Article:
AUGUSTA (AP) – Democrat Patrick Colwell, the outgoing speaker of the Maine House of Representatives, announced Monday he is withdrawing as a candidate for the Maine Senate.

The four-term Gardiner lawmaker cited personal reasons.

“Since the end of this legislative session I have had time to reflect on my personal life,” Colwell said in a prepared statement.

“In that time my wife and I have agreed to end our marriage of 33 years. I need to change the focus of my personal life and I have decided that I cannot do that as a public figure,” he said.

Colwell said he would serve out the final months of his House term, which could include another special legislative session. He also said he would support a Democratic replacement candidate for Senate District 21.

Born in Machias, Colwell has worked as a tiling contractor and is an accomplished musician and avid fisherman. One-and-a-half years ago, he succeeded Michael Saxl as speaker in a House that Democrats have effectively held for three decades.

In his statement Monday, Colwell listed legislative highlights of his House career that he said “helped move our economy forward and better the lives of Maine people.”

Among the initiatives he mentioned were electric deregulation, prescription drug legislation and the Fund for a Healthy Maine.

“This past session I was honored to be a part of the creation of Dirigo Health, a plan to ensure universal access to health care for all Maine people. Again showing that Maine people and the Maine Legislature believe Dirigo … is much more than just a motto,” he said.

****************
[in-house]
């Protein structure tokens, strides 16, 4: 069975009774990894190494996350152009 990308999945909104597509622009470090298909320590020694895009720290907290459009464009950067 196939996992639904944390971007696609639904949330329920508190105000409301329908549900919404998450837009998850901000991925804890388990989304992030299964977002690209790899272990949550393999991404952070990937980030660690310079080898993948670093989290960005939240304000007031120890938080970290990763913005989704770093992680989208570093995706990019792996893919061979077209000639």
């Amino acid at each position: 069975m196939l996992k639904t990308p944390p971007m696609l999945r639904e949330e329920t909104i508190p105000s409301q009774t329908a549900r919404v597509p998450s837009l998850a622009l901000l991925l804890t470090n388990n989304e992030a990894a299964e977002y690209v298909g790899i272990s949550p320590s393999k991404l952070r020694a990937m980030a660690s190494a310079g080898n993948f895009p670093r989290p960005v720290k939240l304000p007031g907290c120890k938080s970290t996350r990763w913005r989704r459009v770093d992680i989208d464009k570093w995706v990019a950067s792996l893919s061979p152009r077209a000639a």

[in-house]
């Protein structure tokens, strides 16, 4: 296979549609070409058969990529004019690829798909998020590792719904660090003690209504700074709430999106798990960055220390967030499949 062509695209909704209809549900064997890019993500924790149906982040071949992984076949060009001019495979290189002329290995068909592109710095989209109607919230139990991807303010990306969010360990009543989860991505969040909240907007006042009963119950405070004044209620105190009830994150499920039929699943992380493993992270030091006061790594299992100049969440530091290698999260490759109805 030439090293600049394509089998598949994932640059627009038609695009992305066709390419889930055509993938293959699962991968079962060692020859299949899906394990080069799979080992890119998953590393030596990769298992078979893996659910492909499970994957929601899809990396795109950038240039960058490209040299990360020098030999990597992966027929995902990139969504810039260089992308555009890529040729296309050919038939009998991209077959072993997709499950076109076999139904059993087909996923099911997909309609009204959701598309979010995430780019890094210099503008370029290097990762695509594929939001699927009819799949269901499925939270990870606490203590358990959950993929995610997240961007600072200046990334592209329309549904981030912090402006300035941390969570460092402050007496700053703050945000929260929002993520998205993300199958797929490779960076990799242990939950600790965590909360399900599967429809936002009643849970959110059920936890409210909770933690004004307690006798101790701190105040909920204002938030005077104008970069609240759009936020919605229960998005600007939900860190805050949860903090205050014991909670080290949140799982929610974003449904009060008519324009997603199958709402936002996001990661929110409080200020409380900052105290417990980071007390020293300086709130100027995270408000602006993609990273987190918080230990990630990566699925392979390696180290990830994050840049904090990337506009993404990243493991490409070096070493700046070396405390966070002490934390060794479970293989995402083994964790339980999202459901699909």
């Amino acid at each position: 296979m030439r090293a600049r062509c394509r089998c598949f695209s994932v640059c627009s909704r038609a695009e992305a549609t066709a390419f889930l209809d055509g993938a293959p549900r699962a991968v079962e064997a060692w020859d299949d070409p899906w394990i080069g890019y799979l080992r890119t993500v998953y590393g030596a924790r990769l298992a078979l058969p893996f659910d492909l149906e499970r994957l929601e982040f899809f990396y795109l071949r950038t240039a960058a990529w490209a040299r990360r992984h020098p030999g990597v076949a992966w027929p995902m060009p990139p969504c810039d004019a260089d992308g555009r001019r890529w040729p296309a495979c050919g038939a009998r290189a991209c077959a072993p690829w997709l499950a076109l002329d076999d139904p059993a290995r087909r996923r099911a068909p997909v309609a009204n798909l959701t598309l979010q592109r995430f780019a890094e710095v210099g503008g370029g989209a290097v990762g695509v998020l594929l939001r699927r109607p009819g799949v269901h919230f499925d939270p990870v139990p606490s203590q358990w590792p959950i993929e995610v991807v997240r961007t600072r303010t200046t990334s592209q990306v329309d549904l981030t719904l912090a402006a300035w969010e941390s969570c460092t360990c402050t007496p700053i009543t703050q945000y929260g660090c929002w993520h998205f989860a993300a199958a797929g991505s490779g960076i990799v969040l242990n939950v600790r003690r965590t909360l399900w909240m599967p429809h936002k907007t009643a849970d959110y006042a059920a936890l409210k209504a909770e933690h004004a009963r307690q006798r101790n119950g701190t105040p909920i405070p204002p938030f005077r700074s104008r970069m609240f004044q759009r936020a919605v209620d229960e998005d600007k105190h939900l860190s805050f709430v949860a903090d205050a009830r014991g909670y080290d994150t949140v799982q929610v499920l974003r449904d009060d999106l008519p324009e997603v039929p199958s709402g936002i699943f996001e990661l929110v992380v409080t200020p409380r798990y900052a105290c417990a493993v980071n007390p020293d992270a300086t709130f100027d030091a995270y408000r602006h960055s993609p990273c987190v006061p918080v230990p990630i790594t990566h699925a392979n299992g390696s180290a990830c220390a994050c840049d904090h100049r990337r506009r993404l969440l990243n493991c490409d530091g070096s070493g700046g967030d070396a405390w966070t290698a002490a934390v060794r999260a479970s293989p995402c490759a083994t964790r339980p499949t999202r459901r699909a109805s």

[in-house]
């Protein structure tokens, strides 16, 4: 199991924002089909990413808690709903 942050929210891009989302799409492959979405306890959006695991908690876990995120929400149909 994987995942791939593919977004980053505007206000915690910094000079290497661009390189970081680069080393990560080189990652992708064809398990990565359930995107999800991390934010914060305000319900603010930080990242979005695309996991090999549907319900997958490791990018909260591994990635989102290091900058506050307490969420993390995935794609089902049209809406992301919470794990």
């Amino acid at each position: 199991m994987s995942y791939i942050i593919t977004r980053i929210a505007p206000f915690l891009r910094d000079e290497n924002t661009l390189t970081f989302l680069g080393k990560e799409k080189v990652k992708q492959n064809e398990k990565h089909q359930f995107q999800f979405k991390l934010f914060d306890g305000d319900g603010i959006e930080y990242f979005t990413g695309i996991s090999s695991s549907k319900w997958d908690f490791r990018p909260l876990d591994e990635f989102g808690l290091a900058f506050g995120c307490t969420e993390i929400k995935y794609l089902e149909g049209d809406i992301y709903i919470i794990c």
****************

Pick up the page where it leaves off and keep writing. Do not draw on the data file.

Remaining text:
Colwell said Maine had been made safer by the enactment of the Violence Intervention Prevention Act and that the provision of public education had been reformed by the adoption of an essential programs and services funding model.

“Serving in the House of Representatives has consumed all aspects of my life for the last eight years. During that time I have been singularly focused on that task and I am very proud of the results of this work. Unfortunately, this has taken a toll on my professional and personal life,” Colwell said.

In the House, Colwell has represented Gardiner and part of Randolph. During his term as speaker, another capital-area Democrat, Beverly Daggett, has served as president of the Senate.

Commenting on the ascendancy of central Maine lawmakers as the current two-year legislative session opened in late 2003, Colwell said:

“Maybe it’s because we are central Maine. We have some of the attributes and the economic development activities that are going on in southern Maine and then we still have the challenges of northern and rural Maine.

“There is a lot of rural Maine left around here. We see the challenges of the remnants of an agriculture industry, we see the challenges that we have of losing maturing industrial jobs.

“I think one of the things that the other parts of the state see in us is an ability to pull those two or four Maines together. And really what you’re talking about is rural Maine and urban Maine.”

House Republican leaders issued a joint statement Monday wishing the Colwell family “the best during this troubling period.”

The House Republican leaders added: “As the Speaker noted in his statement, service in the Legislature and particularly in a leadership capacity can be a great personal strain on the Legislator and his or her family. Many legislators experience both personal and financial hardship as they struggle to balance the requirements of government service with their personal careers and family responsibilities.

“We know the Speaker devoted countless hours to his position and to the people of Maine and deserves their best wishes. While our relationship with Speaker Colwell was at times contentious we certainly wish only the best for him and his family as they work through this trying time.”

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